Elite Vision for Optimum Performance
Elite and successful athletes do some type of vision drill, period. Steph Curry, Lebron James, Tom Brady, all of them. Exceptional vision is the hallmark of great performance.
The average Major League Baseball player has the visual acuity of 20/15 – a titan climb from what many think to be “perfect” 20/20 vision- which is actually average vision, NOT elite. We do not want to be average, some even can see as acutely as 20/9. Not to mention most of those visual tests are in a seated, maybe standing position, but how well do you see in a sport-specific stance or game situation? That’s what matters. How well you see directly impacts how well you play.
You may be asking ‘why vision?’ You see (see what we did there?), visual sensory is by far the most dominant system responsible for elite athletic performance. About 70-90% of information is received through the eyes during any given sports match. Athletes who want to be ahead of the game prioritize a variety of vision drills as well as movement and balance drills into DAILY training.
Its simple. Elite Vision = Improved Movement = Competitive Advantage.
We want you to get better, grow stronger, jump higher and move quicker. So today we’re sharing one of our favorite vision drills – “The Letter Ball.”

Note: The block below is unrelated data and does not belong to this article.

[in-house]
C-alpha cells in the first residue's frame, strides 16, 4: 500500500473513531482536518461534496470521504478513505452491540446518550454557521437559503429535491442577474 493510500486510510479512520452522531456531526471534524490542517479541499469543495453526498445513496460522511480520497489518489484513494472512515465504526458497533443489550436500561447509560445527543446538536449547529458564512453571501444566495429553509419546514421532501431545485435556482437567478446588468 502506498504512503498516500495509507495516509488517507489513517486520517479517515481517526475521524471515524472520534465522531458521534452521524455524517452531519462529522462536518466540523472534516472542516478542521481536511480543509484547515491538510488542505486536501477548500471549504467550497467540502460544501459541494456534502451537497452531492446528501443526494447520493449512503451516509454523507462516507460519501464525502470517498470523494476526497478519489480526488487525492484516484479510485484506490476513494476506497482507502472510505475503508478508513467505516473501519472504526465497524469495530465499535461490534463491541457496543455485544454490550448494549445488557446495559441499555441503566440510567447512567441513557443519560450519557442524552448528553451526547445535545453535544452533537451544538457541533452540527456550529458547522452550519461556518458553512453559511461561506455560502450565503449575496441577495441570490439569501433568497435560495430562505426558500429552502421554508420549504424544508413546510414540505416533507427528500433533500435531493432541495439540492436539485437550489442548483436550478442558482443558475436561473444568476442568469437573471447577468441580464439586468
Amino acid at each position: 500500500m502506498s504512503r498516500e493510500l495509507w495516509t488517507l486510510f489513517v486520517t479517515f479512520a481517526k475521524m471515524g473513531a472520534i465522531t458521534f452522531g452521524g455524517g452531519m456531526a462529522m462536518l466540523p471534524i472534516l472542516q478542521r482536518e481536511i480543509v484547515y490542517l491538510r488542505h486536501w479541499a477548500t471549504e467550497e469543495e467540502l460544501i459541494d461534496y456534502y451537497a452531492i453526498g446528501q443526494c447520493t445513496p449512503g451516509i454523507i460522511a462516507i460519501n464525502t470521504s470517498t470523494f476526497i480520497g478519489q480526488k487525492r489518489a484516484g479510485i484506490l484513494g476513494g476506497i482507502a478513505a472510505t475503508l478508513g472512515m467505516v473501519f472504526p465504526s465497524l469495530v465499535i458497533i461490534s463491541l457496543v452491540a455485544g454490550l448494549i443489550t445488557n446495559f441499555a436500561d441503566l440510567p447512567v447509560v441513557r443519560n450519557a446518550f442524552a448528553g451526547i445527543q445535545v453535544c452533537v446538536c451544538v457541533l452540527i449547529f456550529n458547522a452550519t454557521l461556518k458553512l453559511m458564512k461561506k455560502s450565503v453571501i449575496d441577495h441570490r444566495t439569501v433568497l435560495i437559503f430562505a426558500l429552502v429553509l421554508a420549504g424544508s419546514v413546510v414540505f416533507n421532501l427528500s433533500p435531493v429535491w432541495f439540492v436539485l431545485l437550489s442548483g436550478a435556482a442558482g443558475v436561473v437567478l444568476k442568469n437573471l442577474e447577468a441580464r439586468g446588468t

Questions to Ask Yourself Before Starting “The Letter Ball” –
How well can you see?
Can you identify, locate and process the object coming into your visual field?
How much time do you need to react?
Materials: Tennis Ball, Permanent Marker
Set-up Instructions: Take a clean tennis ball and mark it with 7-9 different letters or numbers spaced evenly around the ball.
Step 1: Grab your letter ball and find either a wall or partner. Get into any sport-specific stance or an athletic-ready stance
Step 2: Stand three to six feet away from the wall or from your partner to start. You will throw the ball against the wall or play catch with your partner with minimal spin using a knuckle throw technique, pushing the ball forward.
Step 3: As the athlete, you have to identify the letter you see coming into your field of vision and call out the letter before catching the ball. Hit different areas on the wall or have your partner throw in all angles to increase difficulty. Play for 1 minute or so.
Step 4: Can progress to catching with only one hand, catching in challenging positions from challenging locations or catching with spin on the ball.
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